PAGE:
W e have been fortunate enough these past few months to be able to take advantage of some great trout action.
With the arrival of August, and with the full strength of summer now upon us, things may tend to change a bit. There are lots of options for summertime coastal anglers, but the extreme heat can become a definite issue.
Sunburn, dehydration, and heat exhaustion are just some of the problems the sun brings to us. Another is that the afternoon sun heats the air rapidly, thereby presenting us with a greater chance for isolated thunderstorms. This is one reason why some of the best opportunities for fishing are early in the day.
Another reason is that morning time is the coolest part of the day. Because of this, you should start your trip before dawn and then get off the water before to the heat has a chance to become an issue for you.
Because of the heat, the search for nice trout in August often becomes a challenge, so there may be more things to think about to make your time on the water more successful this month. One thing is that many summertime mornings will offer a light or calm water, but as the sun heats the air in late morning and early afternoon, wind speeds will strengthen as a result.
A good share of August trout may actually be caught on live baits—shrimp, croaker, piggy perch, and finger mullet. Prized trout catches by lure fishermen might become harder. Anglers throwing artificial baits will probably need to search in deeper water for their trout.
There is a bright side to all of this, however. Artificial enthusiasts can still experience a spectacular redfish bite regardless of the hot temperatures. There’s no better way to practice catching trophy trout than by hunting big redfish in summertime shallows.
You’ll learn to handle big fish, you’ll sharpen your overall fishing skills, and you will recognize a level of fun that’s probably unequalled by much else in the world of shallow-water fishing.
Chunking lures at reds along coastal flats sometimes calls for precise actions that aren’t always practiced by other anglers. One reason for this is the redfish itself. These fish are the absolute best at what they do, which is foraging for food and eluding predators.
However, the redfish probably ranks near the top of the list for those species that are most commonly affected by their immediate surroundings. The slightest alteration in water temperature, in tide level, in wind, or in bait availability can relocate them without the slightest notice. This suddenly makes them one of the hardest animals to locate on the surface of the earth.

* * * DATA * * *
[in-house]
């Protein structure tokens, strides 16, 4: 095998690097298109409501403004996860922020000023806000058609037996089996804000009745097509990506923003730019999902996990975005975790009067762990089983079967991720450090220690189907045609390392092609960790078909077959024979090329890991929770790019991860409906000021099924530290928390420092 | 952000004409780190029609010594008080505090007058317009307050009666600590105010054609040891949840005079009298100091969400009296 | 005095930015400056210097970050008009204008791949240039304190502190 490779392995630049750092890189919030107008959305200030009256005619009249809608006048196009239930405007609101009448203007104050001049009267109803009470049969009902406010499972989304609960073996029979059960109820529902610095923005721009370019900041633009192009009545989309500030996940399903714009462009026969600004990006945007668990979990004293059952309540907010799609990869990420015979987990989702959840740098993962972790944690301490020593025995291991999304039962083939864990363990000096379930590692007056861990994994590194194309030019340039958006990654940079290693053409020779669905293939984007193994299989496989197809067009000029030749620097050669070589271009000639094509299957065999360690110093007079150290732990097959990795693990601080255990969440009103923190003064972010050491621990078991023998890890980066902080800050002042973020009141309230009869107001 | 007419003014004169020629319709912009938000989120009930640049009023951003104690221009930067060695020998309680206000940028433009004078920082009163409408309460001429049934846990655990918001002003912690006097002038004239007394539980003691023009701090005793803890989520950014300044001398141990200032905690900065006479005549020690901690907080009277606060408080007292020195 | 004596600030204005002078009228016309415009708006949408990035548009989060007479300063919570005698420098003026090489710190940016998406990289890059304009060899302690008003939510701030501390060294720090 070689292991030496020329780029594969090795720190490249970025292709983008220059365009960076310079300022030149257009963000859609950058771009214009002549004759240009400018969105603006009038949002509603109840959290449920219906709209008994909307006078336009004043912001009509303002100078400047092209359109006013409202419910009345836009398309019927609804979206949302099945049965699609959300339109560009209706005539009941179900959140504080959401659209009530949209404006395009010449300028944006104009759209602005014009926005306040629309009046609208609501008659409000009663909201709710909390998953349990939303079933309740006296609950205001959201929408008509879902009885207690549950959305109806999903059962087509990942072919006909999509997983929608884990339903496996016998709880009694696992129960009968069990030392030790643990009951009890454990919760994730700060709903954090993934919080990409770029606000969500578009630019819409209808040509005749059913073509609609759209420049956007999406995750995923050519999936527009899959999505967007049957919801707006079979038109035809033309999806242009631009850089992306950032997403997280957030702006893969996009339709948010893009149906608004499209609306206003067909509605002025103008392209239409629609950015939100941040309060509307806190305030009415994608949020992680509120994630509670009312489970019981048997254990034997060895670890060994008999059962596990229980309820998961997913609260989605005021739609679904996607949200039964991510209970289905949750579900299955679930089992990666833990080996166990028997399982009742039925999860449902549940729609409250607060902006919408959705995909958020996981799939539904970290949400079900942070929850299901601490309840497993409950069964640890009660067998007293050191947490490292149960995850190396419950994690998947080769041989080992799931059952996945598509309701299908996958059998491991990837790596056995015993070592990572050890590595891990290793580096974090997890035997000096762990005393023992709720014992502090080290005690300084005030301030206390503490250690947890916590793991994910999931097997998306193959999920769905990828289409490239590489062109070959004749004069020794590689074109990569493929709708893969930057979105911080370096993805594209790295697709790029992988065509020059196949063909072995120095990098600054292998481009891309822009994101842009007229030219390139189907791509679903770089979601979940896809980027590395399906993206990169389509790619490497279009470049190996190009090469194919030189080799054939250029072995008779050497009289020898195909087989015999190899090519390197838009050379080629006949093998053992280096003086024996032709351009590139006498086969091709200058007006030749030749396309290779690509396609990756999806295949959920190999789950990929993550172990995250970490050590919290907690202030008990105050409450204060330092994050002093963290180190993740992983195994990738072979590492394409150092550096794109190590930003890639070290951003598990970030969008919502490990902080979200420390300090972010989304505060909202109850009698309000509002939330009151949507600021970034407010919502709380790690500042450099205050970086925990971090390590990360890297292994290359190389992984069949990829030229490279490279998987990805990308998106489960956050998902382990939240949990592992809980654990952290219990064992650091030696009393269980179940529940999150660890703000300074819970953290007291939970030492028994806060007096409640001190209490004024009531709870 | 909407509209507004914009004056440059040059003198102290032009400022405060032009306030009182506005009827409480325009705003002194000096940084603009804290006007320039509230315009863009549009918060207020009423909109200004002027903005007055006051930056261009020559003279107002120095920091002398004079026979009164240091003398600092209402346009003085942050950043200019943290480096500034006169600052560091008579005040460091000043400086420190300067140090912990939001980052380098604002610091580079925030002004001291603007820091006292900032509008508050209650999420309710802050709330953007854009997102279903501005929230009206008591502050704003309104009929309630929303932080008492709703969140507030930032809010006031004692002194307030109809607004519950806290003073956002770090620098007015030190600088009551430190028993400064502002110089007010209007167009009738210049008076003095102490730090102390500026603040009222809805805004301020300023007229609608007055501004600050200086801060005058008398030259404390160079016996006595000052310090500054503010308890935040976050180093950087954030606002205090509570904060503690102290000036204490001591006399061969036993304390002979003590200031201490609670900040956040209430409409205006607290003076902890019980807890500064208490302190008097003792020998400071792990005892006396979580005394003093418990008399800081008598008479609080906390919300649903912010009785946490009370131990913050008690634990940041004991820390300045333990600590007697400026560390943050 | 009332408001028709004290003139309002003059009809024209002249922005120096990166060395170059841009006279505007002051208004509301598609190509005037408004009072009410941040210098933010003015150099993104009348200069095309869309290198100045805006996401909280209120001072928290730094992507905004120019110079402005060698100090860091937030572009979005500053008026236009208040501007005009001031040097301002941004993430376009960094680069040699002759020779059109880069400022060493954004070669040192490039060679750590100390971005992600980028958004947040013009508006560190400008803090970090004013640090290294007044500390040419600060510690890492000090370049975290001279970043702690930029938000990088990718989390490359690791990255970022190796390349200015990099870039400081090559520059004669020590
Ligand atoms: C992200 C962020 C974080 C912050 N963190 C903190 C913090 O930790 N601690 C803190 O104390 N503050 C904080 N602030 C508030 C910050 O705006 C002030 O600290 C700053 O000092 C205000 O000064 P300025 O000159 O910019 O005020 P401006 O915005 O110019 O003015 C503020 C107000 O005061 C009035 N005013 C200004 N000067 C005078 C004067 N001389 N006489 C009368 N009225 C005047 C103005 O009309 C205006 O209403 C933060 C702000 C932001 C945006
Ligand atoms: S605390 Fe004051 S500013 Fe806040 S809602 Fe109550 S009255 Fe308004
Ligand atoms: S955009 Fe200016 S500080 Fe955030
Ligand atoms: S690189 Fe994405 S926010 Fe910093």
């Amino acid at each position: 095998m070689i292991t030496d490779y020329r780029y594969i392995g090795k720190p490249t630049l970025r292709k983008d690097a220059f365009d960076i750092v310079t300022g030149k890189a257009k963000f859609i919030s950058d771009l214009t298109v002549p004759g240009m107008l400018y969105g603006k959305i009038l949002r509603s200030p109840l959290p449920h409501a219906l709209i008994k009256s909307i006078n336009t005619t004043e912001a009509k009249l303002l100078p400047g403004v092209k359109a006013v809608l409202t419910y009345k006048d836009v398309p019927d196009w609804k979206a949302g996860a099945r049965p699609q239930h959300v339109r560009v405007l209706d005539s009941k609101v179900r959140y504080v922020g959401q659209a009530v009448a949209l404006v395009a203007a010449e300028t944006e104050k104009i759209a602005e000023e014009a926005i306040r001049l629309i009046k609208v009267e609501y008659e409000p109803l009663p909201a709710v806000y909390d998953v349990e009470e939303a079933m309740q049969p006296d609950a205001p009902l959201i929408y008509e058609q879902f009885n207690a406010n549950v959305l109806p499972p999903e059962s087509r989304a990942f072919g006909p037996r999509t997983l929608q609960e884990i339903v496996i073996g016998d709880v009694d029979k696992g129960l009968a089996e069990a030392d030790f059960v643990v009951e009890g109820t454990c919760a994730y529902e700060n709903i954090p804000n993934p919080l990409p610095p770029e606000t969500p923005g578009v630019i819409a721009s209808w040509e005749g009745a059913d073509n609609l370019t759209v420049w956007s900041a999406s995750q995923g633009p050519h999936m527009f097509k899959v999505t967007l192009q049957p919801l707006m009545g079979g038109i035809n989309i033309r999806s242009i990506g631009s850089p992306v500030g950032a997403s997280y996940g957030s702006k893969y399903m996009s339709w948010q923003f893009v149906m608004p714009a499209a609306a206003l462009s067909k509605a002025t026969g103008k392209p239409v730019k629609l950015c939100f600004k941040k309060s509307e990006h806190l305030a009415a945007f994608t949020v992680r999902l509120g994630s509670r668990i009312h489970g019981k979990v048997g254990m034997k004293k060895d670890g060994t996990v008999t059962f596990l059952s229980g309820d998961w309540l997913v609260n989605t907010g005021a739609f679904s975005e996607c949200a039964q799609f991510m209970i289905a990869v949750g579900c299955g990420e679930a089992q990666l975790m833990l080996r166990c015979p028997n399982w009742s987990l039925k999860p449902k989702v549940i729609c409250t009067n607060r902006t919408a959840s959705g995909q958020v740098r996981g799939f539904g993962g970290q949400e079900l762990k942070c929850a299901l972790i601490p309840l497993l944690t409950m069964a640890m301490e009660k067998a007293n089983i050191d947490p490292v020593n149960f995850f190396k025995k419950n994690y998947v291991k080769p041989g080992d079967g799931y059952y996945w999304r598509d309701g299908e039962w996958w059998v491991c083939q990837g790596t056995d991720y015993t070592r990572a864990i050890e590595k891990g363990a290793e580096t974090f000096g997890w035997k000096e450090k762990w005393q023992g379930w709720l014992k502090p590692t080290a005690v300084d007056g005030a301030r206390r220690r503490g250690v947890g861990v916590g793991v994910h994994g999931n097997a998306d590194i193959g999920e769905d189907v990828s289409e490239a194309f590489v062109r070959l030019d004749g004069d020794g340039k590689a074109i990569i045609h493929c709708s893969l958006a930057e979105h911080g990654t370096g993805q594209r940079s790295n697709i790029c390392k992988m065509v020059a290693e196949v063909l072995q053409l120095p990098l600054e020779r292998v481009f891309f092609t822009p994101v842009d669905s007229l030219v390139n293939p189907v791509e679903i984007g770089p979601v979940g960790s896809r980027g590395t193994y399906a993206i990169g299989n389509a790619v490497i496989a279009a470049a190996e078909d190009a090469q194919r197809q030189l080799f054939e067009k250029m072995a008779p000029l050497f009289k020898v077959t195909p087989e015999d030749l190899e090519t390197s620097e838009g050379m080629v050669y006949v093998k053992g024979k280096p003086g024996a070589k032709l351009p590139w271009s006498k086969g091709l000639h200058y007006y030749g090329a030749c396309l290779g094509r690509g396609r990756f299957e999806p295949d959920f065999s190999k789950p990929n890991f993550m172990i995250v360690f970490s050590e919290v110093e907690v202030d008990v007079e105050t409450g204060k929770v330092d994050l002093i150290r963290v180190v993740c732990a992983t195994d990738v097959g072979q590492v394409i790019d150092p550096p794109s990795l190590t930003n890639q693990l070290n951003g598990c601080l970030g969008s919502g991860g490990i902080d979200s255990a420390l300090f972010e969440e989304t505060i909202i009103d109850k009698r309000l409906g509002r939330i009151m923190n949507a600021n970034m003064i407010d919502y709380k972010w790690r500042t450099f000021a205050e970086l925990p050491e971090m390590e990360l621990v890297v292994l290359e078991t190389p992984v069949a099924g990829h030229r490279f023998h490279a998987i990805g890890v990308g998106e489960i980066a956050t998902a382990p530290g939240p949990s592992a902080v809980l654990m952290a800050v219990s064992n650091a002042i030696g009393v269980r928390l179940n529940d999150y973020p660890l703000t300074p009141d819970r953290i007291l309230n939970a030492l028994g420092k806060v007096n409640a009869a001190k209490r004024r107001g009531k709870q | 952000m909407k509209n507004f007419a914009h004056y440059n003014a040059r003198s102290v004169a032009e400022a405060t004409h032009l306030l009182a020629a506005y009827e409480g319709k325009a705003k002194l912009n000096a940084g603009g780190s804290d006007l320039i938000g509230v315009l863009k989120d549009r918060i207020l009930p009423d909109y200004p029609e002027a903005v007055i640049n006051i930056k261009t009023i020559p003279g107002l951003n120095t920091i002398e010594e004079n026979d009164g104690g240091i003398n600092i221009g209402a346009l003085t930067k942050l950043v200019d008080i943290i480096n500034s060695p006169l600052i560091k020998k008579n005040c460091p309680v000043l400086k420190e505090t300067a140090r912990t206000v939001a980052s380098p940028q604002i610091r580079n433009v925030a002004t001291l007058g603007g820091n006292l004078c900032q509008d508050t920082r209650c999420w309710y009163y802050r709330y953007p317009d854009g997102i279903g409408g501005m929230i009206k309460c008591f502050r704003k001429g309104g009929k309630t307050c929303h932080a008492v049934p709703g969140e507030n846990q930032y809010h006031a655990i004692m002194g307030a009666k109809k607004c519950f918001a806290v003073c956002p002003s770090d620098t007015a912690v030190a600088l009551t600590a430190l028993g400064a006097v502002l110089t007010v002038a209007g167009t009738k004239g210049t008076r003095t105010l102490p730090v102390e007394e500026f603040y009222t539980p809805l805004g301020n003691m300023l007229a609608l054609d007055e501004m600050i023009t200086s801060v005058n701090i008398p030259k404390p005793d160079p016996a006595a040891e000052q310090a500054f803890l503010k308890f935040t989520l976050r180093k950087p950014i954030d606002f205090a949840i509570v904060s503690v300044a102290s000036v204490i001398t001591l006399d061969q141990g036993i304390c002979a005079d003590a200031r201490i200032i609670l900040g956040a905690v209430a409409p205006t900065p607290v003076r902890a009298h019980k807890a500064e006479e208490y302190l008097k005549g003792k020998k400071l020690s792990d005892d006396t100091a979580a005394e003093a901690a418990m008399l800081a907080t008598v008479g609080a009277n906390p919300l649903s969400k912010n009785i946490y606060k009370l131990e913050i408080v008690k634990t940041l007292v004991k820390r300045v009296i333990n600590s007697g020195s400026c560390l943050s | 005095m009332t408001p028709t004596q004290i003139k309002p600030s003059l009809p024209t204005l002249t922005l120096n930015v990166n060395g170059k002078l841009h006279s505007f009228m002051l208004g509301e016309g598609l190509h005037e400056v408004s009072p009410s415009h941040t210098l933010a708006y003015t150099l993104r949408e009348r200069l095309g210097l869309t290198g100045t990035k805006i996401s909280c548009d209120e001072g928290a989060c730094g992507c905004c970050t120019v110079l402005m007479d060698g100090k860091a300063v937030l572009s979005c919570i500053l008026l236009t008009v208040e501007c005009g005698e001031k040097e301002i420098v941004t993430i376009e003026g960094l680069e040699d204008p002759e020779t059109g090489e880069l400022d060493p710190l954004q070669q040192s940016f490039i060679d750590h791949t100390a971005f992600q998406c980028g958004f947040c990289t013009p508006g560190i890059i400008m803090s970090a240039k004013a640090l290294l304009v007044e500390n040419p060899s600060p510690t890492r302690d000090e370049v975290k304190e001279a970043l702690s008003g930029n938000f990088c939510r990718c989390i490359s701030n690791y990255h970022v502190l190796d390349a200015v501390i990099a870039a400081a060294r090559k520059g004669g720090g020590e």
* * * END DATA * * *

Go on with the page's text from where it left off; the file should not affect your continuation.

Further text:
You may have been on them for several days in one particular spot during a period absent of much tidal change. Then overnight, the water dropped, or rose, and all of a sudden you can’t find them to save your life.
Being able to keep up with consistent redfish action means you must become familiar with the ways the redfish move and eat on a daily basis. Water, bait, and wind all affect redfish movement, but so does sight and distance.
Your ability to recognize fish signs in an area is especially important. You should always take special note of even the slightest things when looking for redfish—small baitfish skipping across the surface, or even the tiniest movement of water or grass right against the bank. Small crabs on the surface, jumping shrimp, a sudden spray of small baitfish right against the shoreline, or a wake of water being driven ahead of one of those big red bruisers are all signs of possible redfish activity.
These are all signs that you can cast your lure to. But because you’re casting to redfish, you might have to surgically place your lure on a very small target spot. It could be fifteen feet or it might be thirty yards, but you had better be able to place it on the bulls-eye.
This might take an ounce of determination and a pound of patience on your part, but the results can be rewarding. You’ll need to acquire a lot of knowledge as you strive to be consistently successful in locating redfish, but all of this knowledge can and will enhance your possibilities for success. Have fun out there, and be safe.
Email Chris Martin at [email protected]
or visit bayflatslodge.com